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Steptoe storage vendors cash in on junk platters

Why tech that could extend disk life was rejected

Seagate's ISE exit

In the event Seagate decided not to proceed with the ISE project and managed to sell its Advanced Storage Architecture group to Xiotech in July 2008.

One problem; Xiotech didn't have enough money. Step forward Stephen Luczo, then Seagate's chairman, who himself leads a finance round that results, a couple of weeks later, in a $40m equity investment in Xiotech. Luczo becomes a member of Xiotech's board and Sicola's group continues its work at Colorado Springs under Xiotech ownership and management; Sicola becomes Xiotech's CTO and Lary runs ASA inside Xiotech as its Advanced Solutions Group.

"I think it's probably fair then to say then that ISE is already among Seagate’s biggest product failures," says Wendel. "And there’s a common theme here. IBM's fantastic "IceCube" technology (and) Seagate's ISE - huge development costs and five years of high-level strategic focus from the biggest storage company on the planet, yet it never generated any revenue for Seagate and was ultimately sold off (presumably at a big loss).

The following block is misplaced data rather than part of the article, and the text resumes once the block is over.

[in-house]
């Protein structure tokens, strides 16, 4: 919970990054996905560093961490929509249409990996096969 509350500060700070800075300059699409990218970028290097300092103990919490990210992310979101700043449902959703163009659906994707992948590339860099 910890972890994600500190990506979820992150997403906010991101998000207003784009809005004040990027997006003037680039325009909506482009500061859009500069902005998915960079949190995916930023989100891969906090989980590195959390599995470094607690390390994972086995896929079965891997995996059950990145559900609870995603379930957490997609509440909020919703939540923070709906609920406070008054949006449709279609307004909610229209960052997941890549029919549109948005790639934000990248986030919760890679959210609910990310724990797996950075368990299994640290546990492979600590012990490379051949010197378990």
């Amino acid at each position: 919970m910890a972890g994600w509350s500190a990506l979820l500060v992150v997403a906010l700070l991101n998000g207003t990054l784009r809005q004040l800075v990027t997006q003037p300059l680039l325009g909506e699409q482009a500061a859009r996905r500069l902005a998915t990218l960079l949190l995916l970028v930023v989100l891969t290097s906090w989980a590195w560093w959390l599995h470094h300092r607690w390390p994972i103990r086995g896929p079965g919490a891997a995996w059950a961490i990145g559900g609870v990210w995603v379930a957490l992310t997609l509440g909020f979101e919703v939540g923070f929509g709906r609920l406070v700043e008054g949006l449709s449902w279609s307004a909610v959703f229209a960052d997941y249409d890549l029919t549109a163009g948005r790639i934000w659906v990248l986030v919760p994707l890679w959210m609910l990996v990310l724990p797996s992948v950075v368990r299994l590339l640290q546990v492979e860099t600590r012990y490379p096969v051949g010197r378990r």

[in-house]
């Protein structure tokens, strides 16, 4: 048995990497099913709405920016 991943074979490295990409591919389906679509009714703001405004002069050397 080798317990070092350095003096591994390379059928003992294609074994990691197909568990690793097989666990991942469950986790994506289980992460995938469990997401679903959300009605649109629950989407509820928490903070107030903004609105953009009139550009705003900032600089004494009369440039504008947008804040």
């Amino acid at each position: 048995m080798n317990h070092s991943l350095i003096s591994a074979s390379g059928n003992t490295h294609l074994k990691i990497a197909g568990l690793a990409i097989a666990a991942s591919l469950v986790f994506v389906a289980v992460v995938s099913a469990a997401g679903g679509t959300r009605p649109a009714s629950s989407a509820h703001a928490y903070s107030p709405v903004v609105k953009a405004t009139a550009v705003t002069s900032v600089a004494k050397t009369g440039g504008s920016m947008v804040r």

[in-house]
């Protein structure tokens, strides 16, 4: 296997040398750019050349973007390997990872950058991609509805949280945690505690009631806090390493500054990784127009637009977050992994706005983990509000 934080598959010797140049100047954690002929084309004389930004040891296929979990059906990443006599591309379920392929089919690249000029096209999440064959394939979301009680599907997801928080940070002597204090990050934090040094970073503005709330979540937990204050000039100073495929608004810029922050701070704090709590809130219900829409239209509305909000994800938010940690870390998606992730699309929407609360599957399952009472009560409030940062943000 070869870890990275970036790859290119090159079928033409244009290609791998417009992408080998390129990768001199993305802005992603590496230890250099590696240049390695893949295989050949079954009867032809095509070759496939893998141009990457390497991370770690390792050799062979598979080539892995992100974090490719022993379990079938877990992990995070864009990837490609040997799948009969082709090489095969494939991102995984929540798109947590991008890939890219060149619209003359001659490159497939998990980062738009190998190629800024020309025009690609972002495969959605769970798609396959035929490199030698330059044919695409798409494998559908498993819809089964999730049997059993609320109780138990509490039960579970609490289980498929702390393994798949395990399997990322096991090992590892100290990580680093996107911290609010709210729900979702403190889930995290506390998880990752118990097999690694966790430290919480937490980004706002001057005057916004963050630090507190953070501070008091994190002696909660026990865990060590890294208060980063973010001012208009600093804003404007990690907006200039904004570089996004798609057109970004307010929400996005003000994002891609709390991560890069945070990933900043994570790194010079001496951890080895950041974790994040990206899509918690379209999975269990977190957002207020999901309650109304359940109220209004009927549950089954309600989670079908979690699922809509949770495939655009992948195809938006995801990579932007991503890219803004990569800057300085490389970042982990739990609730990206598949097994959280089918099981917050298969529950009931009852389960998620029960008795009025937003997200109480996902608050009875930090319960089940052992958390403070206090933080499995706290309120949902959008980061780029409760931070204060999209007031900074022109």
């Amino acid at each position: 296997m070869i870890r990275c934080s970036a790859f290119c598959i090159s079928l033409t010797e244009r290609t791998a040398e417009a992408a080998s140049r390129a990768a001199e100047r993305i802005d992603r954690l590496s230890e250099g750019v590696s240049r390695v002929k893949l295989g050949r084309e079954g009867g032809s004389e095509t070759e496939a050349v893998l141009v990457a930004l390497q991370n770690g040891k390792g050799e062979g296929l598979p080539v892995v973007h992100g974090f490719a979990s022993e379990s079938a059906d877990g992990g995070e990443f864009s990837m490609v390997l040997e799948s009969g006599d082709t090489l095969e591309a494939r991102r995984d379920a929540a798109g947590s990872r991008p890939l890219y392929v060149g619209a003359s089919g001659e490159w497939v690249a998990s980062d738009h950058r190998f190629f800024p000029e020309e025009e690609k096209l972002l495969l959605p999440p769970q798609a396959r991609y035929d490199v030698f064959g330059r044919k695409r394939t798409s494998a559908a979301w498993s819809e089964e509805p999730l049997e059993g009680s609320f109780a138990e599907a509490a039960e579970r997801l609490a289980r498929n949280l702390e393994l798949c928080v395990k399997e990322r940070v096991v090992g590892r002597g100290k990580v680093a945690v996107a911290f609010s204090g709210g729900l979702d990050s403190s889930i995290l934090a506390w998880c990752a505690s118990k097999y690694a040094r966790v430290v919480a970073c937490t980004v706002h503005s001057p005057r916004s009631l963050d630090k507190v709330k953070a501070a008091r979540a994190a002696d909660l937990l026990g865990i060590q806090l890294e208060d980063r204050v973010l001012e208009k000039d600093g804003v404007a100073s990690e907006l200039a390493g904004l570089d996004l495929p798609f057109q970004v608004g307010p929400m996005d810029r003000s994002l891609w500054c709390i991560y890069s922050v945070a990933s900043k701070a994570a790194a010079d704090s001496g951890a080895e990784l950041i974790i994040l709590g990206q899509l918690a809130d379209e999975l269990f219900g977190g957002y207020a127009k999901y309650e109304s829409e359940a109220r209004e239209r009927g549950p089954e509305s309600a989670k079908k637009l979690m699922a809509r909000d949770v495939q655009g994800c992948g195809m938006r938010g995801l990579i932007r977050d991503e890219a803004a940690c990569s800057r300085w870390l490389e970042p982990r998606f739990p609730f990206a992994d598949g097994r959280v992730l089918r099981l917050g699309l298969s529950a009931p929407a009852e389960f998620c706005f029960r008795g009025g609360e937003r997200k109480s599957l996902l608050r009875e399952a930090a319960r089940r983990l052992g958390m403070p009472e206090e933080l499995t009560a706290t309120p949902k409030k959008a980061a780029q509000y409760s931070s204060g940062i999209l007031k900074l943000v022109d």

"Both of these products had the potential for delivering a huge step-function increase in data-center reliability and managability, but even with IBM and Seagate behind them, they failed. End-user customers want product reliability, but let’s face it – fixing stuff that breaks reliably is a profitable, recurring revenue stream."

How have they done since then?

In March 2008 Atrato, now located in Westminster, Colorado, launched its Velocity 1000 array. Xiotech launched its Emprise array product in April that same year. Two companies launching what looked like roughly similar products but with independent IP.

Wendell himself left Atrato before the product was launched and is now working at a stealthy start-up developing technology he invented while at Sherwood Information Systems. Subsequently Atrato has announced sales to about 15 customers, not a lot, and sought more investment funding.

Xiotech has enjoyed much more sales success; almost 1,200 Emprise units have been shipped in the ten months since its launch.

A conclusion to be made is that established vendors will tend to reject new technologies that threaten revenues from existing business models without very good reasons. Sealed canisters of drives could have put a severe dent in disk drive-based break-fix service revenues and there was no compelling reason for them to adopt the technology at all.

Xiotech's 1,200 units and Atrato's 15 are a drop in the ocean of storage array sales and won't change a thing. Perhaps when Xiotech reaches 10,000 units the other vendors will sit up and take notice. ®

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